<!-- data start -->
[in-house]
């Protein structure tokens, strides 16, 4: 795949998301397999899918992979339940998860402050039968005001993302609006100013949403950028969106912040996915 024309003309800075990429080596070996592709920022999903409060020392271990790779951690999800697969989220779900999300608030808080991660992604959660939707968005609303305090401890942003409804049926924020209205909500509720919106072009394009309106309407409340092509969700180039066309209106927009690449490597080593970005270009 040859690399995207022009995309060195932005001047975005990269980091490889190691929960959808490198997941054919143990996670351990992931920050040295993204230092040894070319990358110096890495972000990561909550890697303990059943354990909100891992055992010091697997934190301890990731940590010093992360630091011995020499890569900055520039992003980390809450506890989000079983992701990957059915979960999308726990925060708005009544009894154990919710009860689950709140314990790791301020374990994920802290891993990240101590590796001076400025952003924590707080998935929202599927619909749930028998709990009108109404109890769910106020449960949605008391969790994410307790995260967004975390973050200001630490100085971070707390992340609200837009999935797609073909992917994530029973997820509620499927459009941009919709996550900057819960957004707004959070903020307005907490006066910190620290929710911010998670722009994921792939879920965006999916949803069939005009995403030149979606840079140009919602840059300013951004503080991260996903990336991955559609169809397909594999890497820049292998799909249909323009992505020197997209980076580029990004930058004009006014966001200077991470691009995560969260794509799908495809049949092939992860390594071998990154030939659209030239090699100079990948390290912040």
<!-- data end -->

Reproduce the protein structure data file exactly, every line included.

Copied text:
[in-house]
């Protein structure tokens, strides 16, 4: 795949998301397999899918992979339940998860402050039968005001993302609006100013949403950028969106912040996915 024309003309800075990429080596070996592709920022999903409060020392271990790779951690999800697969989220779900999300608030808080991660992604959660939707968005609303305090401890942003409804049926924020209205909500509720919106072009394009309106309407409340092509969700180039066309209106927009690449490597080593970005270009 040859690399995207022009995309060195932005001047975005990269980091490889190691929960959808490198997941054919143990996670351990992931920050040295993204230092040894070319990358110096890495972000990561909550890697303990059943354990909100891992055992010091697997934190301890990731940590010093992360630091011995020499890569900055520039992003980390809450506890989000079983992701990957059915979960999308726990925060708005009544009894154990919710009860689950709140314990790791301020374990994920802290891993990240101590590796001076400025952003924590707080998935929202599927619909749930028998709990009108109404109890769910106020449960949605008391969790994410307790995260967004975390973050200001630490100085971070707390992340609200837009999935797609073909992917994530029973997820509620499927459009941009919709996550900057819960957004707004959070903020307005907490006066910190620290929710911010998670722009994921792939879920965006999916949803069939005009995403030149979606840079140009919602840059300013951004503080991260996903990336991955559609169809397909594999890497820049292998799909249909323009992505020197997209980076580029990004930058004009006014966001200077991470691009995560969260794509799908495809049949092939992860390594071998990154030939659209030239090699100079990948390290912040």